At this point, he’s still deciding what he wants to do after graduation but can see himself staying at his Co-op.

“While I’ve been there, they’ve hired several Kettering Co-ops,” Petrusha said.

He echoed Salisbury’s analysis of the BSE.

“Not only is it even more applicable to having that broad-scope work experience, but it gives you a more broad-scope educational experience too,” he said. “The biggest thing I’ve felt I’ve gained from this program so far is the ability to look at a problem from multiple angles, not just a purely mechanical angle but also an electrical angle and a computer angle. Having that ability to look at something from multiple angles in the real world is hugely valuable.”

The skills Phillip Goldman ’25 is learning in the classroom become almost immediately applicable to his Co-op jobs and a program like the BSE is where industry is heading, he said.

“For instance, as an engineer, you’re going to learn some sort of programming because it’s everywhere now,” Goldman said. “Especially in automotive, everything is getting integrated with electricity, so if you just have the mechanical aspect, you’re going to miss out on some of the new technology that’s being manufactured.”

At his Co-op, Tenneco, Goldman works with automotive brakes and processes data from tests on various vehicles and machines.

Originally, the Hartford, Connecticut, native thought he would study Mechanical Engineering to work on Powertrain engines. However, when the industry shifted its focus to electric vehicles, so did Goldman. He’s now studying to earn a BSE with a concentration in Mechatronics Systems.

Like Goldman, Aiden Grbic ’23 started his Kettering career with a different plan. He majored in Mechanical Engineering but discovered a better fit in the BSE program with a concentration in Manufacturing Systems.

Grbic spent his Co-op at McNaughton-McKay Electric Company, providing technical support to customers troubleshooting issues over the phone and in person. He hopes to be a plant manager at General Motors one day, so knowing overall processes will be necessary.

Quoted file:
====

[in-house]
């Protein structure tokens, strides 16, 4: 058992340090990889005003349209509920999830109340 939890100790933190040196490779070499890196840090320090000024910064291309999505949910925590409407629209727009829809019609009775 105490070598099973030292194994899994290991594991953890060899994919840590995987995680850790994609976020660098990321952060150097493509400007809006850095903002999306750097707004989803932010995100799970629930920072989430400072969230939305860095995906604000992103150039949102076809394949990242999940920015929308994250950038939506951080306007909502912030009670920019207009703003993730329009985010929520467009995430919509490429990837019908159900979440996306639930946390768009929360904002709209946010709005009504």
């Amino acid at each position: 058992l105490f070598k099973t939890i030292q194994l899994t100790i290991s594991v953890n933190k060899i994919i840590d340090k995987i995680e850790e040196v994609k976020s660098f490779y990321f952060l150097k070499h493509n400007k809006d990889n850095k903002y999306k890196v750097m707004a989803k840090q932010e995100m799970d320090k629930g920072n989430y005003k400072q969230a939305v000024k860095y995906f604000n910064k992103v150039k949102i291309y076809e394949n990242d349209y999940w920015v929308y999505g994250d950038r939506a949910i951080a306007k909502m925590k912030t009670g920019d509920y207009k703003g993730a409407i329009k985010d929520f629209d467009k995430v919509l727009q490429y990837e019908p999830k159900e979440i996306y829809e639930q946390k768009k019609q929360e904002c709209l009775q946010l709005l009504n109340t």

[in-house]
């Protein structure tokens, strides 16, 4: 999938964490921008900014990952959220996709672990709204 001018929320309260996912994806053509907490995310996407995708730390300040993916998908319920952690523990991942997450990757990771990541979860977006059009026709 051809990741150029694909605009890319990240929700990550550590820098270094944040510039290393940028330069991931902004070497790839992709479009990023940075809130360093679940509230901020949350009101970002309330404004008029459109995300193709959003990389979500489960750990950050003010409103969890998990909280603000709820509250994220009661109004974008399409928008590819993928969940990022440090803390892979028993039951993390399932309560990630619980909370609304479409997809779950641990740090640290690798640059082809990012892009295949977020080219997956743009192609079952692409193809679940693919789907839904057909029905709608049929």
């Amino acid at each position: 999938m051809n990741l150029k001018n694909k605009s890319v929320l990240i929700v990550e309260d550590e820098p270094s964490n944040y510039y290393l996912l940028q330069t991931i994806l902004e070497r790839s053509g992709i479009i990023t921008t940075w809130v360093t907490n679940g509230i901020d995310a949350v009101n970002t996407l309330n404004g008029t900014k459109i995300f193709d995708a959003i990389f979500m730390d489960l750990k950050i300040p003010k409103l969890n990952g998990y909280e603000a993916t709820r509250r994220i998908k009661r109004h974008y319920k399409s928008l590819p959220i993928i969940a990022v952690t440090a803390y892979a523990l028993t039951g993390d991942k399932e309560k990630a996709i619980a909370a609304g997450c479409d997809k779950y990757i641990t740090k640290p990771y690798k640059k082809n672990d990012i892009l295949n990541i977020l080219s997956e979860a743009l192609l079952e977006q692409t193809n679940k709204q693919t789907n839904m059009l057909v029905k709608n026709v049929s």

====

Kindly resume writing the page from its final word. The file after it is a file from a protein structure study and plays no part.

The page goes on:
Initially, Grbic said he was worried he wouldn’t have enough knowledge to speak with co-workers in other disciplines as he would have if he had stuck to a more targeted major, but that’s not the case.

Looking back on his Co-op experience in various plants, Grbic said he can see this program prepares students for the future because there’s always a person that has to manage all employees with different backgrounds.

“I was part of orientation this year, and I definitely recommended it to any freshman because you really can’t beat the major,” he said. “You get the best of all the worlds with all the classes. Especially with Manufacturing Systems, I felt like I had the best combination of mechanical courses and IE courses because it just gave me all of the classes that are fun and gave me the greatest foundation.”

Advice From an Alumna

As a lead systems engineer for the Department of DefemnsMaj. Gerve Tillmane, Maj. Gervé Tillman ’10, ’13 appreciates the value of a degree like the Bachelor of Science in Engineering (BSE).

“It’s important to understand how all parts of a project work together to deliver a capability,” she said. “For example, a satellite must communicate with ground stations, and operators have to interpret data from these systems to turn into useful information for key decision-makers. A degree such as the Bachelor of Science in Engineering could be beneficial in creating the breadth of knowledge across multiple disciplines needed to ensure the systems work together.”

Tillman, who earned her Bachelor’s degree in Electrical Engineering and her Master’s degree in Engineering Management, is the Commander of the Department of the Air Force Acquisition Instructor Course (AQIC).

She recognized it may be better for students to get a targeted engineering degree for some fields, such as biomedical or aerospace. Still, she said the BSE will make Kettering students more marketable to industry “by creating multidisciplinary leaders who are able to communicate in any environment.”

“Effective communication is the cornerstone of any great leader, especially when it comes to relaying technical information to your team,” Tillman said. “ Whatever engineering path you decide to take, understanding the fundamentals will go a long way in creating a solid foundation to build upon throughout your career.”